Winter Racing Out West – It used to be that short track eyes would always be focused out West every winter. That’s not the case any more. Winter Heat, a series of short track races televised from Tucson by ESPN, is now a memory that is over a decade old. The Copper World Classic isn’t in January anymore. The West Series doesn’t start their season for another several weeks, the Southwest Tour is dead and support races for this week’s NASCAR events at California Speedway are all Truck Series or higher on the food chain. Sure, there are some good sprint and midget races out West in the winter, but where did the stock cars go?
Tradition in Busch East – One casualty of the shift from Busch North to Busch East has been some of the familiar faces in the series over the past decade or so. As Northeastern tracks like Beech Ridge, Waterford and Lee drop off the schedule, places like Elko (MN), Iowa and Nashville are added. Some of the old guard can’t justify the resources that takes, so Brian Hoar and Kip Stockwell have left for ACT Late Model racing this year. Defending champ Mike Olsen is next. He plans to hang it up after the 2007 season.
Driver Development in Busch East – In 2007, Joe Gibbs Racing, the Wood Brothers, Fitz Motorsports, Dale Earnhardt, Inc. and other teams will all have teams or drivers like Joey Logano, Marc Davis, Jonathan Cash and Jeffrey Earnhardt competing in the NASCAR Busch East Series, positioning the tour as a real alternative to ARCA or Pro Cup in getting young drivers ready to race a heavy, steel-bodied racecar.
Florida Early Season Events – It used to be that short trackers were sitting around, waiting for March and April to go racing. Some would head down to Florida for New Smyrna Speedweeks, but most just waited for the season to begin. Now, there are many more races in Florida early in the year. It starts out with the Winter Spectacular, then goes to the star-studded Speedfest at USA International Speedway, then heads to Speedweeks and onto the Icebreaker. Add to that the big-time races like the Early Bird and Rattler in Alabama, and drivers don’t have to wait long to go racing these days.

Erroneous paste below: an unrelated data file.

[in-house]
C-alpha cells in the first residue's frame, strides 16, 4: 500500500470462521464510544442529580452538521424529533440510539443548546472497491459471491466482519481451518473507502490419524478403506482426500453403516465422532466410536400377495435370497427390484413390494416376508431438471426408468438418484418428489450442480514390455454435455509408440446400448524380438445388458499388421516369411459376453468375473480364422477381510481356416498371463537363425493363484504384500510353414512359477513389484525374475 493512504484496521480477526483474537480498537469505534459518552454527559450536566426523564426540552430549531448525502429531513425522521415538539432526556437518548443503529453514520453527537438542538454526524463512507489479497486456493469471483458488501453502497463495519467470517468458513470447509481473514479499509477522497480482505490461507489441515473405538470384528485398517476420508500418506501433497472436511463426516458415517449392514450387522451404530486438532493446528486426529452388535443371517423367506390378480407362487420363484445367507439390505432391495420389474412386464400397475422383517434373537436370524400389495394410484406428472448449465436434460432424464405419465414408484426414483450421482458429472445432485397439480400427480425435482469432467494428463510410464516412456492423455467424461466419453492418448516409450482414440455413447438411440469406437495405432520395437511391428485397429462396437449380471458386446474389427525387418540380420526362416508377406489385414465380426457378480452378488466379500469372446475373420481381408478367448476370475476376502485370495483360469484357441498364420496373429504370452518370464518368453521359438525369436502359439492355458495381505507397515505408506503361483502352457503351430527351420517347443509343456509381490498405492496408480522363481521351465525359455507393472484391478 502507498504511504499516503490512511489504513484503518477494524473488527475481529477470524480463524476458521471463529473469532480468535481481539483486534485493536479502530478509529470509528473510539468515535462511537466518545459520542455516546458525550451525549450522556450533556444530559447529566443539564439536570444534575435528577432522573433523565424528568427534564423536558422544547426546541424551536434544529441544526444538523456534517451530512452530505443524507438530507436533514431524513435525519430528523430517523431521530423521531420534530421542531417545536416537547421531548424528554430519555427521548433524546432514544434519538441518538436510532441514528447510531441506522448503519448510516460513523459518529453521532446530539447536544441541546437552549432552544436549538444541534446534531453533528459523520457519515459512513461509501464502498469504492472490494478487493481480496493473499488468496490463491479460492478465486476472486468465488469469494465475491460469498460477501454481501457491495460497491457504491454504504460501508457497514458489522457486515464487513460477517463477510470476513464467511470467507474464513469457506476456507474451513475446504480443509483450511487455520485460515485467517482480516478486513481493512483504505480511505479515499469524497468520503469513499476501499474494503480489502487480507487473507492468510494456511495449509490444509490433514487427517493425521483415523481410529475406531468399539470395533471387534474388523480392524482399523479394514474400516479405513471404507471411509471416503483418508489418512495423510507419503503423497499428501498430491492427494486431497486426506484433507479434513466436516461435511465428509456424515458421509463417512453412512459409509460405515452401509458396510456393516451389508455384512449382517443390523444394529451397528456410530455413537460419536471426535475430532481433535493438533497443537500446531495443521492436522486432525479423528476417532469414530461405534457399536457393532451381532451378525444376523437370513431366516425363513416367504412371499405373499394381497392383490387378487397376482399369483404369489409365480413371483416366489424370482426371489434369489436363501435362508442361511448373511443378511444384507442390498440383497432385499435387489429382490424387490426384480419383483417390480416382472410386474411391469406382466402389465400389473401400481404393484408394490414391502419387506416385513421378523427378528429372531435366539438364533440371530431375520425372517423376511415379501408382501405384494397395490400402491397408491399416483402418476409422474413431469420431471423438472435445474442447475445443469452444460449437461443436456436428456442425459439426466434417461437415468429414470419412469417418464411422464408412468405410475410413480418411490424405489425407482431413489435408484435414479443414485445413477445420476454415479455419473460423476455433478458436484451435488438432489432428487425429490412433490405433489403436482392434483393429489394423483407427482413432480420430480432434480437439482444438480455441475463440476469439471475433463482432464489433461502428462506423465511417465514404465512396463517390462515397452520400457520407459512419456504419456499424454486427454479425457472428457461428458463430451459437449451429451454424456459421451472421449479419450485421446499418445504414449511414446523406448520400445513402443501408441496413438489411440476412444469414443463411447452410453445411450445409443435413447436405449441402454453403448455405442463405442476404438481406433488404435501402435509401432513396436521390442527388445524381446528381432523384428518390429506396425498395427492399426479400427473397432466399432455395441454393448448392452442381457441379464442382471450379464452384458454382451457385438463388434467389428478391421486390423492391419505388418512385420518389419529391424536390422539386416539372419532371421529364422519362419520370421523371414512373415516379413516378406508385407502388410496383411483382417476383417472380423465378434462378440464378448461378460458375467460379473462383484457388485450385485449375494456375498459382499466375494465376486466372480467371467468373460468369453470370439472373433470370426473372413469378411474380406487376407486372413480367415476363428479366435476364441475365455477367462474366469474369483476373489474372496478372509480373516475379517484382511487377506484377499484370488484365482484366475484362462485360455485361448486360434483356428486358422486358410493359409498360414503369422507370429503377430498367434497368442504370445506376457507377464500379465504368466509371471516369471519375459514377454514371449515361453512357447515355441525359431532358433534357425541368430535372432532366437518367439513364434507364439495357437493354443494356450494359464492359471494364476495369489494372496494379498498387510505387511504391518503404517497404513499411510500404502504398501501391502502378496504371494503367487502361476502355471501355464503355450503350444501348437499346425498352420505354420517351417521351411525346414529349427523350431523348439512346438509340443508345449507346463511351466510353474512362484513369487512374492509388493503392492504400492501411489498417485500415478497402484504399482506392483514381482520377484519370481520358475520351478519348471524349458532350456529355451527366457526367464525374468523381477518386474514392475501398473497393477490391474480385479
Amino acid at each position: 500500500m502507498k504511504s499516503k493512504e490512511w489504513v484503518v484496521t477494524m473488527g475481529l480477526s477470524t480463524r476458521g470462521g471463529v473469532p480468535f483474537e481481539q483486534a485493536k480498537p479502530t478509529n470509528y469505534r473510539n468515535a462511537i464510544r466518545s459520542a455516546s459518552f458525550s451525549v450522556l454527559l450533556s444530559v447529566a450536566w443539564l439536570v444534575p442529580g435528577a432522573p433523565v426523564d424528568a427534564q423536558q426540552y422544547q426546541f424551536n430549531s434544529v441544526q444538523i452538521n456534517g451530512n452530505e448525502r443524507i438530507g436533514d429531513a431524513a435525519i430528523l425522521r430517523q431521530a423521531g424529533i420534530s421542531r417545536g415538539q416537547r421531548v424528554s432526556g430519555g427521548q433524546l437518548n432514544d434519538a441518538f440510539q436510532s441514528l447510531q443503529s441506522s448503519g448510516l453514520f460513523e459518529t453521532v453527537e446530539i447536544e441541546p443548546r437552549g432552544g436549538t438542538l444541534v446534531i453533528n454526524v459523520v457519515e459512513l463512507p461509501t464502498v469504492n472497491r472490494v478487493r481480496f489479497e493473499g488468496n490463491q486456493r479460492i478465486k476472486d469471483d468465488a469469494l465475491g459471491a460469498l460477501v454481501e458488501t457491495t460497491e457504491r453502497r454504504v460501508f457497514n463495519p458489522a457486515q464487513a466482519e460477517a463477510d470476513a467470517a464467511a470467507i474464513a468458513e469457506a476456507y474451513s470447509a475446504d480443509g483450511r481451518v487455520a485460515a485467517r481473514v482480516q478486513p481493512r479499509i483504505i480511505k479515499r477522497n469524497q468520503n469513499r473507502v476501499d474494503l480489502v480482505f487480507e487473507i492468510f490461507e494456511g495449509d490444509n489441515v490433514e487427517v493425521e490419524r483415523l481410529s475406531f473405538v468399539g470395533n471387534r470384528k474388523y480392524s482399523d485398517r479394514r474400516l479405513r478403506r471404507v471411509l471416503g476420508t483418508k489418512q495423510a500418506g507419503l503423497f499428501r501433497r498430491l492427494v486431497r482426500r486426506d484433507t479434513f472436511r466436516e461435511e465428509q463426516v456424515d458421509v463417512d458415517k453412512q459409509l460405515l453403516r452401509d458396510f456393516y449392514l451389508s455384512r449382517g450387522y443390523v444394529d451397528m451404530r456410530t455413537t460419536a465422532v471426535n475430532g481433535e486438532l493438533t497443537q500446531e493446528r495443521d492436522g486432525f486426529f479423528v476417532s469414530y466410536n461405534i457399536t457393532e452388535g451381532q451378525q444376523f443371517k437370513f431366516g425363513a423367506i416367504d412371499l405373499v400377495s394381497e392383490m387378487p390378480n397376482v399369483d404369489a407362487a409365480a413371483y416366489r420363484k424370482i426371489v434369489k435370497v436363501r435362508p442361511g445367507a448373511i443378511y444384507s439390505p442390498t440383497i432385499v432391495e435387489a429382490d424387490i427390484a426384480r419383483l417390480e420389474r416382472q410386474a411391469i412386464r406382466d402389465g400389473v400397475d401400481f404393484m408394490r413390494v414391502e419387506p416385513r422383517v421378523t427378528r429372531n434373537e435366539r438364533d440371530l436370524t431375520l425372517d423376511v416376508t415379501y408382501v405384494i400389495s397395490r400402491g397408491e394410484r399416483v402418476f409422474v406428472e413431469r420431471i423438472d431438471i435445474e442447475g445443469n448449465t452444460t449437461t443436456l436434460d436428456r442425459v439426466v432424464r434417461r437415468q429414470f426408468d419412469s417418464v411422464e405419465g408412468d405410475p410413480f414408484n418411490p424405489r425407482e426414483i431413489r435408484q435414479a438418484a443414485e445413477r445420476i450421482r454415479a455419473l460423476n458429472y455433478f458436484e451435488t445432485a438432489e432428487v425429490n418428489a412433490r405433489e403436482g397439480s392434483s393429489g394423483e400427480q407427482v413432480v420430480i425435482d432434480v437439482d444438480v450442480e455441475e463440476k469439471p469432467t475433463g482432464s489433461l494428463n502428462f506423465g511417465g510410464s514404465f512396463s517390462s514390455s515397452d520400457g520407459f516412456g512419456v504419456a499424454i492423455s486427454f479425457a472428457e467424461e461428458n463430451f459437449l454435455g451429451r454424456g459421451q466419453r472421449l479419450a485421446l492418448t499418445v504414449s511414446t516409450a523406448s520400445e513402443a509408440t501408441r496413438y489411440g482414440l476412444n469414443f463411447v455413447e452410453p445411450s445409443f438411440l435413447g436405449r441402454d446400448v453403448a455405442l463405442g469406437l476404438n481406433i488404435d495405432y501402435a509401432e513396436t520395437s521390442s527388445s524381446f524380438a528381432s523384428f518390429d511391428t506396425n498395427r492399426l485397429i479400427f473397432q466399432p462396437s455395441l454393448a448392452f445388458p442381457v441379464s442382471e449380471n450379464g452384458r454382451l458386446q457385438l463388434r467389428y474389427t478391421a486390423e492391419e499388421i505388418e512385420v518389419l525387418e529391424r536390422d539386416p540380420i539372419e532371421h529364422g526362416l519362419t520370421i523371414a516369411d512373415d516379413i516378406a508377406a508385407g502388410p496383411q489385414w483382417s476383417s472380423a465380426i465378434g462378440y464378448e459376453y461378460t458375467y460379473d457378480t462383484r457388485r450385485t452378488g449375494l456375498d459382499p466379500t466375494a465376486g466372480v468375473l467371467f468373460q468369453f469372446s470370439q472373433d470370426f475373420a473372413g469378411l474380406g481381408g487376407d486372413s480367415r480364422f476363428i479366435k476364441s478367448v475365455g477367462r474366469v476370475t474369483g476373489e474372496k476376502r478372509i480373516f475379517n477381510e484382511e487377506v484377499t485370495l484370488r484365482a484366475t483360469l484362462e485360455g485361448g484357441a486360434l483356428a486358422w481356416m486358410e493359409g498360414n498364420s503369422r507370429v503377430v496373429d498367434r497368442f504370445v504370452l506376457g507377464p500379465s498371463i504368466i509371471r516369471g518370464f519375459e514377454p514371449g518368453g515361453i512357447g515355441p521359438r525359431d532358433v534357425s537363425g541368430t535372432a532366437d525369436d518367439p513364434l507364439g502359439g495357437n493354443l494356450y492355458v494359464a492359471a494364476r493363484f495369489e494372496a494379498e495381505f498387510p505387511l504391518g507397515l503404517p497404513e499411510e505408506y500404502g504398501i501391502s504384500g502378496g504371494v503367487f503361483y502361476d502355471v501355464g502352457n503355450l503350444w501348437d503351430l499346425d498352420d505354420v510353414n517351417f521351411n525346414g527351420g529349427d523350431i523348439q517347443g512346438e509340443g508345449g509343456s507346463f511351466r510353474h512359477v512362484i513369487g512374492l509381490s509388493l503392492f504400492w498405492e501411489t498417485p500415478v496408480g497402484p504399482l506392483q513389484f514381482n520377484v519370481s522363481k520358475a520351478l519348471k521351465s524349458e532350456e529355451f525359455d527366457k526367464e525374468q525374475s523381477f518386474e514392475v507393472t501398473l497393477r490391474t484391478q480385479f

Jeremy Clements – A few years ago, a devastating dirt late model incident could have ended Jeremy Clements career, and life as he knows it. The young driver suffered major hand injuries when his driveshaft came apart and up through the floor of his racecar. Thanks to a ton of hard work and rehab though, he is back better than ever with a third-place finish in the ARCA 200 at Daytona.
Andy Belmont – This low buck racer has scraped and scrapped for years in the ARCA RE/MAX Series with many promising results, but is the influx of big money into the sport these days going to knock Andy Belmont out? The veteran failed to qualify for the Daytona 200 after NASCAR farm teams from Evernham Motorsports, Rusty Wallace, Inc. and Roush Racing, along with the ultra-prepared-for-superspeedway-racing bunch of Bobby Gerhart dominated time trials.
ACT – For 2007, the ACT Late Model Series has picked up the Oxford 250 and former Busch East regulars Brian Hoar and Kip Stockwell. Local racers from tracks all across New England are looking at the tour as well…and legend Robbie Crouch is even ending his decade old retirement to rejoin the series. Add in some Canadian invaders and you really have the makings of a great season already.
USRA – After one year of trying to build up a Texas-sized Super Late Model tour, the series has gone belly-up. Chris Davidson will be the first and only champion of the tour that took over where the old ROMCO tour left off. Now, guys like Davidson, Casey Smith, Brandon Bendele, Kenny Bumbera, Kristen Bumbera and others will to drive due east to race at places like Pensacola, Mobile or Opp to put their equipment to the test and get some use out of it all.